Mr Hurd's firm prediction that Mr Major would not resign as Prime Minister came as he tried to heal the Tory wounds by offering the right wing the prospect of a multi-speed Europe with a pledge that Britain would use a veto to stop a slide towards Euro-federalism.
The Foreign Secretary's speech to the Scottish Conservative Party, which included a commitment to 'variable geometry' in Europe, will be welcomed by leading Euro- sceptics in the Cabinet, including Michael Howard, the Home Secretary, who have been demanding safeguards about the future of Europe well before the intergovernmental conference in 1996.
'We are increasingly seeing the need for what is known as variable geometry: the idea that the functions of the European Union should be carried out in different ways, often involving different groups of states . . . This is a multi-track, multi-speed, even multi-layered approach,' Mr Hurd said.
On Mr Major's future, the Foreign Secretary told a press conference in Inverness: 'I believe he is secure. I should say he will continue as Prime Minister. He will not resign.'
Mr Major's chances of surviving were strengthened by a call by Michael Forsyth, a radical right-wing minister, to the Tory rebels to drop their threat of a leadership challenge. Mr Forsyth attacked 'windy backbenchers' looking at opinion polls, and increased speculation that Mr Forsyth is ambitious to replace Ian Lang as Secretary of State for Scotland.
Mr Forsyth warned the party not to lose its nerve after suffering its worst local government election defeat. In the face of angry demands by Scottish Tories for the VAT on fuel and increases in taxes to be dropped, Mr Forsyth said there should be no change of policy.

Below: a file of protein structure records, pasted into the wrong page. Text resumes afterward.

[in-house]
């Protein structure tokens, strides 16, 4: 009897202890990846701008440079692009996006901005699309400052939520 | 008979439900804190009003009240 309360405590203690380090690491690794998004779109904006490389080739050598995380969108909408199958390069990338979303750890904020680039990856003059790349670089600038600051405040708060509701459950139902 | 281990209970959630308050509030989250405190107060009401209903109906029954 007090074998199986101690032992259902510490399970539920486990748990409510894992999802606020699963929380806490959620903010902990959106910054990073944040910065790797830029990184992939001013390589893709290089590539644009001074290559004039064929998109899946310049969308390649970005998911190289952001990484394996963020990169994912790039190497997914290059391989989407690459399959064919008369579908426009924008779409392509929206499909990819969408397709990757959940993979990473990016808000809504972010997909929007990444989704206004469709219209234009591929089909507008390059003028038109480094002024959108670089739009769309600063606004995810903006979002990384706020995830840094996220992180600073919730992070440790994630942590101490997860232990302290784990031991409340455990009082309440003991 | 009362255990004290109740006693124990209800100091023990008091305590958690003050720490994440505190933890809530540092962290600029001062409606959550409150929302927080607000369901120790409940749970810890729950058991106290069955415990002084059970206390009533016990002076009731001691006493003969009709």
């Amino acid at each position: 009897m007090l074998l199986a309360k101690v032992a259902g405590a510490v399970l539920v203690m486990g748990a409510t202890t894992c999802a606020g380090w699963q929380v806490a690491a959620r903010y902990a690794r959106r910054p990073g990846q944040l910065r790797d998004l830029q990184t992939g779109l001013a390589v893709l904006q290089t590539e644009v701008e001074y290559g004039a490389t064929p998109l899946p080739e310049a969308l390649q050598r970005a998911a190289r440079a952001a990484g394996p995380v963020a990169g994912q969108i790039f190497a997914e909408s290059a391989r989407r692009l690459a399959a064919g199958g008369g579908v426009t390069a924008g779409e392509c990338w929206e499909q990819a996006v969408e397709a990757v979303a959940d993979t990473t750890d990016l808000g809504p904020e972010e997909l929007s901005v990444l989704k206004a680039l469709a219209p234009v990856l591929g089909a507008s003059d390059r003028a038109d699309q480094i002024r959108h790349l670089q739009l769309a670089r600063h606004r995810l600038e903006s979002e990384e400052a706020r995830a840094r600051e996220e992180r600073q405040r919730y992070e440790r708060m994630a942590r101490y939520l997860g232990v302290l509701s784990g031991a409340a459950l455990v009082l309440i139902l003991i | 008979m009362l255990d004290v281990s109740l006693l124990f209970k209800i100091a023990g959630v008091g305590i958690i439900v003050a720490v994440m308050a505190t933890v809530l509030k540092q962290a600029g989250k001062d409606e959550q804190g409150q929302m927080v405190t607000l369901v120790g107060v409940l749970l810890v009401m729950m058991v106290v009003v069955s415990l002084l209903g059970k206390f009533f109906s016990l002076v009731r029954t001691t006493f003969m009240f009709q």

His appointment could split the Scottish Tory party, although he has rehabilitated his standing among ministerial colleagues.
Mr Hurd urged the party to resist the temptation of 'scratching at old wounds'. The Tory party would be seeking in the European campaign to expose the divisions between the parties, rather than within the Conservatives.
'We end up with a clear distinction in this election. The Conservatives are committed to maintaining the British veto on matters of national interest,' Mr Hurd said.
But he appeared to concede the Tories were expecting defeat in the European elections. His prepared text said 'we can win' but he replaced 'win' with 'do well'.
Rapists in Scotland will be denied bail if they are charged with a second offence, the Scottish home affairs minister Lord Fraser told the conference.Reuse content